Encyclopedia > Chiasmus

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Chiasmus, derived from the X-shaped Greek letter khi (χ), is a rhetorical figure in which two objects are related to one another in a "crossing" structure.

The simplest example would be something like "I love you as you love me."

Slightly more elaborate in form: instead of the straightforward: I cannot dig; I am ashamed to beg, use of chiasmus might produce: I cannot dig; to beg I am ashamed.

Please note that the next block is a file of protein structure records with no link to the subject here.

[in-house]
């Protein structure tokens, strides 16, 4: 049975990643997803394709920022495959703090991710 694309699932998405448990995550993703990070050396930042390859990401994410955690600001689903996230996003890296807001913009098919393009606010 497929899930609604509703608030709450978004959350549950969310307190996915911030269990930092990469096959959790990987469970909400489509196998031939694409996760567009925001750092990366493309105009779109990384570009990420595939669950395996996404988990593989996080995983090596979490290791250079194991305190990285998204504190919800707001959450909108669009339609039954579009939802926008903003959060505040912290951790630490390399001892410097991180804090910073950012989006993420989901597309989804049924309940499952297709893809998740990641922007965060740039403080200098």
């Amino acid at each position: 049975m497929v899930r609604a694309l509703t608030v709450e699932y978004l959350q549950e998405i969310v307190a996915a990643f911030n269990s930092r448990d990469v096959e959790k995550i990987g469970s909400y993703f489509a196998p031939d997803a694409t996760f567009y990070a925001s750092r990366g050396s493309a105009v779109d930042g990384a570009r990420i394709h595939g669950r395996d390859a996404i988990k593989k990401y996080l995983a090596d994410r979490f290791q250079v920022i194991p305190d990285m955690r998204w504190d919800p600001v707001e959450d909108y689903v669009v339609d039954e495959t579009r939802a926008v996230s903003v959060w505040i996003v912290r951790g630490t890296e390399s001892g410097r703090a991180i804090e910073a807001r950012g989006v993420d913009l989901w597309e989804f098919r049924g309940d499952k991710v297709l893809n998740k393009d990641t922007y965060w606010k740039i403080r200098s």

The term is typically used to refer only to more elaborate forms, such as Frederick Douglass, "You have seen how a man became a slave; you shall see how a slave becomes a man."

Perhaps the most famous example is John F. Kennedy's "Ask not what your country can do for you -- ask what you can do for your country."

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